Wednesday, July 19, 2017


DAISIES (1967)

Director: Vera Chytillova
Screenplay: Vera Chytillova, Ester Krumbackova & Pavel Juracek; Story by Vera Chytilova

Trying to describe "Daisies" by any conventional method of filmmaking analysis and criticism is not only a useless exercise, it's entirely missing the point. "Daisies" is the single most nonsensical, anarchistic, cartoonish entry in the Czech New Wave, and you can throw the mise en scene rulebook out with the bathwater on this one.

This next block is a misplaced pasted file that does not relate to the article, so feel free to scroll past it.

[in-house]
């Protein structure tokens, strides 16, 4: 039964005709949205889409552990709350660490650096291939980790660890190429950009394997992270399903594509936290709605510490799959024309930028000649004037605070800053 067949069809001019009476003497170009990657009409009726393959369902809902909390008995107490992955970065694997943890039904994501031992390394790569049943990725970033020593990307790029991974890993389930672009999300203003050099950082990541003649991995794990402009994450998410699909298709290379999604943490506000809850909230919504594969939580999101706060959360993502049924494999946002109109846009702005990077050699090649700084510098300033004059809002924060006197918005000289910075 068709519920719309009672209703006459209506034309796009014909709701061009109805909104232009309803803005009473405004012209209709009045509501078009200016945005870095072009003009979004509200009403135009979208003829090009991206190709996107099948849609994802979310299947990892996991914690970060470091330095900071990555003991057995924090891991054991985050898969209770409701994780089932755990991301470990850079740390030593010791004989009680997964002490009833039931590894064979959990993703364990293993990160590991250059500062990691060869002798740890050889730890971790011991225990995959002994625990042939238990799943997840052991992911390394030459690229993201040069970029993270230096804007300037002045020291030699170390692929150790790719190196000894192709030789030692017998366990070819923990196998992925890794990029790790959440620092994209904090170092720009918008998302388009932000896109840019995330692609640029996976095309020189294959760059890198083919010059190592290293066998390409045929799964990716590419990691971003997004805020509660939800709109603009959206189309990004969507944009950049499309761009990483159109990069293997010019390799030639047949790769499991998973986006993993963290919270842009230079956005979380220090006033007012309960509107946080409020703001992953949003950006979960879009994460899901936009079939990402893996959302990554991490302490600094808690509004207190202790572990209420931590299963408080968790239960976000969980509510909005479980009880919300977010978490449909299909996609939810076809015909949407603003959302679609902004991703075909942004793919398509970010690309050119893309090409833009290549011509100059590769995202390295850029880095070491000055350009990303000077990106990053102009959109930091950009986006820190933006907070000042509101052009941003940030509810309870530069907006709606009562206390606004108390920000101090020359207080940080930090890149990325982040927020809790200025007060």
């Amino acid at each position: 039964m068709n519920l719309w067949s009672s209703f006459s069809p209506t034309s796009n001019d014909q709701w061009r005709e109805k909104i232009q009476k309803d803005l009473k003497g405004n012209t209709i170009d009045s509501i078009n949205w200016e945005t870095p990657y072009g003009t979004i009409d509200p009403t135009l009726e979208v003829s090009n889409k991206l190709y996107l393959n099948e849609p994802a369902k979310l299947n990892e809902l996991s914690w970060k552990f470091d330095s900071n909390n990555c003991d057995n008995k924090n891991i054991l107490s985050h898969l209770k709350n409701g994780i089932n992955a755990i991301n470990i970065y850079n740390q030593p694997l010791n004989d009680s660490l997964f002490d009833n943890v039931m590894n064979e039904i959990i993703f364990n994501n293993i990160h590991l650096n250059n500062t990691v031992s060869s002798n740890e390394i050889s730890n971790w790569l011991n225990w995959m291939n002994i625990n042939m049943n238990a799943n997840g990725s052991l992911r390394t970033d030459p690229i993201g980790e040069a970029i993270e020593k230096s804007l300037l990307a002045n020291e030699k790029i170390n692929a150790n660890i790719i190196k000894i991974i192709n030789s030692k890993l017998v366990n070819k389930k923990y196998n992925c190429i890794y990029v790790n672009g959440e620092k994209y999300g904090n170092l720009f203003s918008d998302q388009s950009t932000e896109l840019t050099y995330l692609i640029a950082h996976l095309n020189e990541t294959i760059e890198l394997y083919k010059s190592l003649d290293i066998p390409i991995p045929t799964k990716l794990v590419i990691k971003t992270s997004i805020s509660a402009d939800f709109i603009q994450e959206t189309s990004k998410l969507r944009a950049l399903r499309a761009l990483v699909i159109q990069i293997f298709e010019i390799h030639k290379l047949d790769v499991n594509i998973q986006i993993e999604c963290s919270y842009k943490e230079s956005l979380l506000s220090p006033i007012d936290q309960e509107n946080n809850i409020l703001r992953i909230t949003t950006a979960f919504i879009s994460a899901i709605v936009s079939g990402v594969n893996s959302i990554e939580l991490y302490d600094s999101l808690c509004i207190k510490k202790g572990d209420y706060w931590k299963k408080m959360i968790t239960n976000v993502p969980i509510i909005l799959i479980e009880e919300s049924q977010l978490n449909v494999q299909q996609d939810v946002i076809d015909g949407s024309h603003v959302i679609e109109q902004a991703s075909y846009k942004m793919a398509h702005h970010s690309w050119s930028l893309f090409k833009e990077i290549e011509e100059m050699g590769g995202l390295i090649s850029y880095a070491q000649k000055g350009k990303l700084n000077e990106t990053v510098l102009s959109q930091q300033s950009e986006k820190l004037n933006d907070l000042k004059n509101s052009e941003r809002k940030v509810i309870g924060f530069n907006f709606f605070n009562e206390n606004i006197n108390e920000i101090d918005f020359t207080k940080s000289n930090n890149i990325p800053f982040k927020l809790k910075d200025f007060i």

Okay, I'm gonna presume most of you are familiar with French New Wave; it's taught in most every introductory film history and analysis class, at least a little bit, and the thing that gets forgotten is that nearly every country that's produced a major output of artistic cinema to the world from it's new upstart group of young filmmakers since, has been referred to as a New Wave, and there were several. German New Wave brought up Wim Wenders, Werner Herzog and R.W. Fassbinder. Eh, Japanese New Wave brought us Nagisa Oshima and Masaki Kobayashi. Sometimes the mid-to-late '60s-early '70s class of Hollywood upstarts is referred to as American New Wave, it's also called New Hollywood, currently Romania's still in the middle of the Romanian New Wave with filmmakers like Cristi Pulu, Christian Mungiu and Corneliu Porumbolu out there, there's been a couple New Waves in Iran over the years, some arguing that they're in the middle of one now....- you get the idea.